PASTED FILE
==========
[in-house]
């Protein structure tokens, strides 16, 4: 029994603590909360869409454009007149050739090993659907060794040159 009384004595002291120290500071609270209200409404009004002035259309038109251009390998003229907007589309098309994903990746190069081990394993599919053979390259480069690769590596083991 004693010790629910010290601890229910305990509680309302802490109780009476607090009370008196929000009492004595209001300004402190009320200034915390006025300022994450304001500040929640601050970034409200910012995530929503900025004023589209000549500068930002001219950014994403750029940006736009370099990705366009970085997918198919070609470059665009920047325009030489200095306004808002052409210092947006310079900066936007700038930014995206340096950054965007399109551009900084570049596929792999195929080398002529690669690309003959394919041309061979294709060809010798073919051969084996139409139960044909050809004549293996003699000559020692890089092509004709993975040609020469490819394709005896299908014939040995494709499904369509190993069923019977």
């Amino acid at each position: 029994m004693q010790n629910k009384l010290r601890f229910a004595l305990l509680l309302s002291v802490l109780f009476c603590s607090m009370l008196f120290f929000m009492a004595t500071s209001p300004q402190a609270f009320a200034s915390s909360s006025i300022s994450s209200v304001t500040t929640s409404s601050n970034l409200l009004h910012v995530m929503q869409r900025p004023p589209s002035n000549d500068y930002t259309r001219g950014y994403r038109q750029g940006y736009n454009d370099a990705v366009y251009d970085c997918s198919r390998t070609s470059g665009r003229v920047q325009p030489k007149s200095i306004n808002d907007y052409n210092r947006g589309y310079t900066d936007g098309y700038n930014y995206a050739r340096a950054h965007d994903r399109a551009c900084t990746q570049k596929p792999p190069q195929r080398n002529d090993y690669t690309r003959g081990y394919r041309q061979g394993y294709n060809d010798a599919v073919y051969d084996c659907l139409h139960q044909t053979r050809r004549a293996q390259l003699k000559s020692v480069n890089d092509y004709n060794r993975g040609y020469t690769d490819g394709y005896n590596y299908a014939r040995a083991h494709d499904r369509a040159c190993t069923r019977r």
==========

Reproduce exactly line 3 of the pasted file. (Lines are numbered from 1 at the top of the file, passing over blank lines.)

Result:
């Amino acid at each position: 029994m004693q010790n629910k009384l010290r601890f229910a004595l305990l509680l309302s002291v802490l109780f009476c603590s607090m009370l008196f120290f929000m009492a004595t500071s209001p300004q402190a609270f009320a200034s915390s909360s006025i300022s994450s209200v304001t500040t929640s409404s601050n970034l409200l009004h910012v995530m929503q869409r900025p004023p589209s002035n000549d500068y930002t259309r001219g950014y994403r038109q750029g940006y736009n454009d370099a990705v366009y251009d970085c997918s198919r390998t070609s470059g665009r003229v920047q325009p030489k007149s200095i306004n808002d907007y052409n210092r947006g589309y310079t900066d936007g098309y700038n930014y995206a050739r340096a950054h965007d994903r399109a551009c900084t990746q570049k596929p792999p190069q195929r080398n002529d090993y690669t690309r003959g081990y394919r041309q061979g394993y294709n060809d010798a599919v073919y051969d084996c659907l139409h139960q044909t053979r050809r004549a293996q390259l003699k000559s020692v480069n890089d092509y004709n060794r993975g040609y020469t690769d490819g394709y005896n590596y299908a014939r040995a083991h494709d499904r369509a040159c190993t069923r019977r």